Climat propice au cataclysme en Asie centrale

FLORENCE – Dean Acheson, le secrétaire d’état du président des Etats-Unis Harry Truman, aimait à citer un ami en disant : être au gouvernement est terrifiant, mais ne plus y être est angoissant. En effet, toute personne dans le secret des interventions militaires complexes et clandestines de l’OTAN en Afghanistan s’inquiète terriblement de la situation là-bas – et en Asie centrale.

Comme les opposants du président afghan Hamid Karzaï prétendent qu’il est sur le point de faire alliance avec le Pakistan et les Talibans, le Pentagone a exprimé sa crainte que la guerre ne s’étende au-delà du cour pachtoune jusqu’aux zones tadjike et ouzbèke au Nord du pays. Il paraîtrait que les Etats-Unis construisent un « centre d’opérations spéciales » de cent millions de dollars près de Mazar-i-Charif sur la frontière ouzbèke.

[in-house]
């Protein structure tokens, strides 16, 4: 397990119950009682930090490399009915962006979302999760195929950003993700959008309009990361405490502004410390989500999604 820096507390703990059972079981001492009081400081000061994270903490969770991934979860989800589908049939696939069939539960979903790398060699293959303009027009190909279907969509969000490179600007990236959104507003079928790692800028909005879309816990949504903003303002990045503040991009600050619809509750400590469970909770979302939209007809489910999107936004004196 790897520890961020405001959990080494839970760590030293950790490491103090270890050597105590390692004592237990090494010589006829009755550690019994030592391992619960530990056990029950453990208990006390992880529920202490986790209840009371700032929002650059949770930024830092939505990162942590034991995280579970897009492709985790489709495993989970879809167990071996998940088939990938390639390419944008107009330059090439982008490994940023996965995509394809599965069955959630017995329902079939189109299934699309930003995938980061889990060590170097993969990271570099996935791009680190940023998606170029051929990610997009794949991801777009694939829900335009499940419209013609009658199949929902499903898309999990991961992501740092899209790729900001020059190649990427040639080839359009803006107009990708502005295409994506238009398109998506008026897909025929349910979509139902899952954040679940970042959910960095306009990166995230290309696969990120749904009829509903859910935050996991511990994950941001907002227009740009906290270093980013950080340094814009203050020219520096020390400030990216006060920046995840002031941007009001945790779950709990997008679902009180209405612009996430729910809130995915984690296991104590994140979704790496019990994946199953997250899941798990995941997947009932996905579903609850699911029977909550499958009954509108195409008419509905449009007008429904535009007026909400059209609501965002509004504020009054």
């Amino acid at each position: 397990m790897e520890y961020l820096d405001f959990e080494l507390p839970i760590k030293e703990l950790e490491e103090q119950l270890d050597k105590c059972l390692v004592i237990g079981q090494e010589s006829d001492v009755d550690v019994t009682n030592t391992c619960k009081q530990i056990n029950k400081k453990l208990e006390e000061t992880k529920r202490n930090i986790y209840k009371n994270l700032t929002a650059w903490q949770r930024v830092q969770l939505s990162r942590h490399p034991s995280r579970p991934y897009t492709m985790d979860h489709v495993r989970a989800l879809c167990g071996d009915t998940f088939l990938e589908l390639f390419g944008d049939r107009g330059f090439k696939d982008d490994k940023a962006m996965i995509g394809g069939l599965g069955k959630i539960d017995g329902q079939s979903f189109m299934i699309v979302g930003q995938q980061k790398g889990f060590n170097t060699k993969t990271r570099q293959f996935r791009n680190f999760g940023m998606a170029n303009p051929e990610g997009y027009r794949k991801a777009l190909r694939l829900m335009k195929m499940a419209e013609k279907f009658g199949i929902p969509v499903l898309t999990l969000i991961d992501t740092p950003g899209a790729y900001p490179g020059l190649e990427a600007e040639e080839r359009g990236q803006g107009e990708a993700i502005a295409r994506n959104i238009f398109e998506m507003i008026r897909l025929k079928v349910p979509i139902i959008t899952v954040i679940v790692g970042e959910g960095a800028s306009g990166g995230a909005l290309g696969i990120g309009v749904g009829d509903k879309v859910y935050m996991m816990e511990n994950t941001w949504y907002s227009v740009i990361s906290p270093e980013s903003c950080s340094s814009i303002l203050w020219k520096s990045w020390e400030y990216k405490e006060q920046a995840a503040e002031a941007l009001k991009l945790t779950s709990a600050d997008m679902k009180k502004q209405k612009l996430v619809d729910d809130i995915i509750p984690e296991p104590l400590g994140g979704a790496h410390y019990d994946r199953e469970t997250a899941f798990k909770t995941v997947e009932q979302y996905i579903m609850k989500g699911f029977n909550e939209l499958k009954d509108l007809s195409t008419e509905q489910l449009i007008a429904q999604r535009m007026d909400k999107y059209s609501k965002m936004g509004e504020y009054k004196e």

Ils auraient aussi prévu d’établir un « centre d’entraînement contre-terroriste » similaire près d’Och au Kirghizstan dans la vallée de Ferghana, à l’endroit même où a éclaté en juin dernier le pire conflit ethnique entre Ouzbeks et Kirghizes depuis le démantèlement de l’Union soviétique. Des centaines de tués, des quartiers entiers rayés de la carte et 400 000 refugiés d’après les estimations.

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